American Heritage® Dictionary of the English Language, Fourth Edition
- n. A tower or other fortification on the approach to a castle or town, especially one at a gate or drawbridge.
Century Dictionary and Cyclopedia
- n. In medieval fortification, an outwork of a castle or fortified place. Properly, a post in which a force could be sheltered so as to be ready for a sortie to protect communications, etc. Such a work frequently supplied an advantageous means for taking an assailant in the flank, and, while communicating with the main post, seldom contained the chief entrance to it.
- n. A loophole.
- n. A channel or scupper in a parapet for the discharge of water.
- n. A scansorial barbet of the family Capitonidæ and subfamily Pogonorhynchinæ, or the genus Pogonias in a broad sense. The barbicans are all African, like the barbions.
- n. A tower at the entrance to a castle or fortified town
- n. A fortress at the end of a bridge.
- n. An opening in the wall of a fortress through which the guns are levelled; a narrow loophole through which arrows and other missiles may be shot.
- n. A temporary wooden tower built for defensive purposes.
GNU Webster's 1913
- n. (Fort.) A tower or advanced work defending the entrance to a castle or city, as at a gate or bridge. It was often large and strong, having a ditch and drawbridge of its own.
- n. An opening in the wall of a fortress, through which missiles were discharged upon an enemy.
- n. a tower that is part of a defensive structure (such as a castle)
- From Old French barbacane, of uncertain origin: compare Arabic بربخ (barbakh, "aqueduct, sewer"), and Persian بابخانه (bab-khâna, "gatehouse"). (Wiktionary)
- Middle English, from Old French barbacane, from Medieval Latin barbacana, from Persian barbārkhān : barbār, guard (from Old Iranian *parivāraka-, protective; see wer-4 in Indo-European roots) + khān, house (from Middle Persian). (American Heritage® Dictionary of the English Language, Fourth Edition)
“Within the barbican was another group of veteran invalids, one mounting guard at the portal, while the rest, wrapped in their tattered cloaks, slept on the stone benches.”
“The castle moat divided this species of barbican [Footnote: A barbican is a tower or outwork built to defend the entry to a castle or fortification.] from the rest of the fortress, so that, in case of its being taken, it was easy to cut off the communication with the main building, by withdrawing the temporary bridge.”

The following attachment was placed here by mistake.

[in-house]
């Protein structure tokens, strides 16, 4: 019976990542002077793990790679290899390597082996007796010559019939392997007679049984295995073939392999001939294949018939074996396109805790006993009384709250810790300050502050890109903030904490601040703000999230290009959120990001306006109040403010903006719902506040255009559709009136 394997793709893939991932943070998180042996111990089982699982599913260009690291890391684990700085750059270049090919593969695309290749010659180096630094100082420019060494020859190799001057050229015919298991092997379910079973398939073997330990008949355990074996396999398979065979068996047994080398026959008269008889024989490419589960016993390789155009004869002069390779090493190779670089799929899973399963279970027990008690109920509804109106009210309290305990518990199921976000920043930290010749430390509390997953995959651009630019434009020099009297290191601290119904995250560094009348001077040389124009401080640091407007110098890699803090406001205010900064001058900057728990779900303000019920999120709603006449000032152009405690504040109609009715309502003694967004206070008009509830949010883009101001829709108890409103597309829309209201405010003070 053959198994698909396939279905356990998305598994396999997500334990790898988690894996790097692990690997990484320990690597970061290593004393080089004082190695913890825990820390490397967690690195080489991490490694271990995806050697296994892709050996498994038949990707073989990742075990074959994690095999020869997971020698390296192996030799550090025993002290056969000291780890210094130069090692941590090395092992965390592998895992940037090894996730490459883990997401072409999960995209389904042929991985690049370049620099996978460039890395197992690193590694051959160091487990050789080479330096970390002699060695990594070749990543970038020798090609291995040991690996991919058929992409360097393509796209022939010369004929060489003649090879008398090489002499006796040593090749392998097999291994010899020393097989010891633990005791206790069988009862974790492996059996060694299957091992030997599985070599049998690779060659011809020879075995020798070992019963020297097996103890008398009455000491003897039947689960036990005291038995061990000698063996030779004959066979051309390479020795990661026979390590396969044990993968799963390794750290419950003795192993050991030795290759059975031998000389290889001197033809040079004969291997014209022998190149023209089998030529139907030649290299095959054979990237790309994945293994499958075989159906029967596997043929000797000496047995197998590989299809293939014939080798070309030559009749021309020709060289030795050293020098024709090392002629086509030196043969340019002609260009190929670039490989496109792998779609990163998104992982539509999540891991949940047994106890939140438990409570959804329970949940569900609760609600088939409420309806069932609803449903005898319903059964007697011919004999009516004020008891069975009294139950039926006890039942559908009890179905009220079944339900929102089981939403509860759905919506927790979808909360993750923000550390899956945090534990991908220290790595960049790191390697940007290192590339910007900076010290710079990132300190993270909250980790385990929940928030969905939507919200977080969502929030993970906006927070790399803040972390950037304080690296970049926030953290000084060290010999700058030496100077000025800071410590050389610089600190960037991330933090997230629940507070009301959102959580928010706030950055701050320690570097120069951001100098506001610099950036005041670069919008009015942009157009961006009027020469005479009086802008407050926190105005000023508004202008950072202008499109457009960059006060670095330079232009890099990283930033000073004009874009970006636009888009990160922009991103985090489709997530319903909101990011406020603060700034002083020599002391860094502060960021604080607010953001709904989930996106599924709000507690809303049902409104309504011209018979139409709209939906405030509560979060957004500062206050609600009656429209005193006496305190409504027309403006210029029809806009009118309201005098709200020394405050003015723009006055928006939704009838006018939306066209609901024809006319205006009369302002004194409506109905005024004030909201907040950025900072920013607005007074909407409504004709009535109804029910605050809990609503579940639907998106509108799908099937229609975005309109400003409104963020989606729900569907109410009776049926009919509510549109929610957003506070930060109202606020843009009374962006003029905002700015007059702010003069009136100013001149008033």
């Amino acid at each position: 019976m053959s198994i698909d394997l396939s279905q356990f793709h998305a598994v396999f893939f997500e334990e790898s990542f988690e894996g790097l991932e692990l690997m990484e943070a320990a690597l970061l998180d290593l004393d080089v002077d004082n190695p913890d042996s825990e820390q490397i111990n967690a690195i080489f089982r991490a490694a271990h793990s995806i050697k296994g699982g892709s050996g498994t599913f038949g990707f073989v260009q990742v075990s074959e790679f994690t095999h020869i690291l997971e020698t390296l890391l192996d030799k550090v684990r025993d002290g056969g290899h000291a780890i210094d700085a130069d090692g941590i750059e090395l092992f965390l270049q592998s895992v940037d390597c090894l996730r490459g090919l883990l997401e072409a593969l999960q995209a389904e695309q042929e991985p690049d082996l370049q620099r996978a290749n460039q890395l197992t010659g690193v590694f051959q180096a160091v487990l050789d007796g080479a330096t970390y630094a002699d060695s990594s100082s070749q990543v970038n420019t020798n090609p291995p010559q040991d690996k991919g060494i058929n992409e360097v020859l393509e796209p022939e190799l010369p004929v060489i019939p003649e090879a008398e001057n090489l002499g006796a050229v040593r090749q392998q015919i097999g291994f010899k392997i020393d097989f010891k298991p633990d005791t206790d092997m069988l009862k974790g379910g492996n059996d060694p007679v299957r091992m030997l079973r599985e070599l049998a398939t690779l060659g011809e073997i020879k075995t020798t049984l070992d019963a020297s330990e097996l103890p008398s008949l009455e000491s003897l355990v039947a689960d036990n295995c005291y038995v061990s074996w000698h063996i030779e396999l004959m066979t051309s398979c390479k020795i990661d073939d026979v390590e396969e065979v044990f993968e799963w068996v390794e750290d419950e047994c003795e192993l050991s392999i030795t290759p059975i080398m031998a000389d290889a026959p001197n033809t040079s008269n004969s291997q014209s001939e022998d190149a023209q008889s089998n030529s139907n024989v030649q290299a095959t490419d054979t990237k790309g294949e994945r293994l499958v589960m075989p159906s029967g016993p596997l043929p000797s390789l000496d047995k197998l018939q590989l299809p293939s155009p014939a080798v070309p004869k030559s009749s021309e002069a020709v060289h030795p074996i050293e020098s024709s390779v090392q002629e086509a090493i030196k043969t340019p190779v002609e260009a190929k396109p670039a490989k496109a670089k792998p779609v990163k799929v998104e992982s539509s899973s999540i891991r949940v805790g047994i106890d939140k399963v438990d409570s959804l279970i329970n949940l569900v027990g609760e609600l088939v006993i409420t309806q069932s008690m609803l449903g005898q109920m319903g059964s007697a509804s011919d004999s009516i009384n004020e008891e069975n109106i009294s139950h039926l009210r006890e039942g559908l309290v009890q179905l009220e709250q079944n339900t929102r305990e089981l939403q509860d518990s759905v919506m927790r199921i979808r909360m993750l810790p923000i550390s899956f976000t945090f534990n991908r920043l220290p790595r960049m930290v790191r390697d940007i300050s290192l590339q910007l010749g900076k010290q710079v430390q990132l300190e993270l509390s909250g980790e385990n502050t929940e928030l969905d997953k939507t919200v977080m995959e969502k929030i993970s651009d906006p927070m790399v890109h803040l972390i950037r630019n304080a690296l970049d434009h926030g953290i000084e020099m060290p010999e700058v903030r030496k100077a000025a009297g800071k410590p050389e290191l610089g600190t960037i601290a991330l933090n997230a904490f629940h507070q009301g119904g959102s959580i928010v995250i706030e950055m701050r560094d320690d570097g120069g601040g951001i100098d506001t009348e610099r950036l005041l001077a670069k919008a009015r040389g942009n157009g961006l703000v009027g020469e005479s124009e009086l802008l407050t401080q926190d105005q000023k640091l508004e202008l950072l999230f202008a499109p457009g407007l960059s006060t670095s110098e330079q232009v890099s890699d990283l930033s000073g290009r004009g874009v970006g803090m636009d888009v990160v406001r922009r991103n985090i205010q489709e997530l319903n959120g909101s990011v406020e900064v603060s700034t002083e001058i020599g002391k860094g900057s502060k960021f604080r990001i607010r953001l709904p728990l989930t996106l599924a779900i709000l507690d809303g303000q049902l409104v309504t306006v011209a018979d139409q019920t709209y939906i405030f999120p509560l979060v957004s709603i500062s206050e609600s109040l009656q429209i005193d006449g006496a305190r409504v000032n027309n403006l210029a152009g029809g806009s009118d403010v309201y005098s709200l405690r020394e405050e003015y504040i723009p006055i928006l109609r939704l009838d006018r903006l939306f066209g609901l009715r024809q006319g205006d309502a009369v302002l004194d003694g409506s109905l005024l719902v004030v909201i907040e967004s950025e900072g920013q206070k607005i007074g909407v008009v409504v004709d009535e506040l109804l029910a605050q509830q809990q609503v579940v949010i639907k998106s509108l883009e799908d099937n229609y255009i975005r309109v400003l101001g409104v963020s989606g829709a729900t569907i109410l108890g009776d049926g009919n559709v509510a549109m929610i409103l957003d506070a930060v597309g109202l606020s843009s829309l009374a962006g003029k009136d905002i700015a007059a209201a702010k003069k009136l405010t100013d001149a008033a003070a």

“On entering the small outer barbican, which is reached by a lane from the market-place, we come to the base of the Norman keep.”
“It was then, probably, that the towers were made along the embattled walls, and especially one of those peculiar towers called a barbican, contrived so as to give an outlook on approaching foes.”
“Ascending the steep and shady avenue, we arrived at the foot of a huge square Moorish tower, forming a kind of barbican, through which passed the main entrance to the fortress.”
“Ascending the steep and shady avenue, we arrived at the foot of a huge square Moorish tower; forming a kind of barbican, through which passed the main entrance to the fortress.”
“Entrance to the castle is gained by a bridge crossing the moat; this has replaced the old drawbridge and leads to a gatehouse with battlements, a kind of barbican, of two storeys.”
“The only entrance is under the vaulted archway of the barbican, still as jealously guarded as if Saracen, Turk, or Spaniard threatened an attack.”
“We pass under a gloomy arch in the barbican, surmounted by a strong tower, and establish ourselves in a very unpromising locanda, after vainly searching for better quarters.”
“Three other ancient towers, including the barbican already mentioned, strengthened the position; and others, with ramparts, curtains, and bastions, were added to the works in succeeding times, till the whole circuit of the rocky plateau bristles with defensive works.”
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being items related to mediaeval warfare, arms and armaments.
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Discombobulating the illiterate since the middle of the last century.
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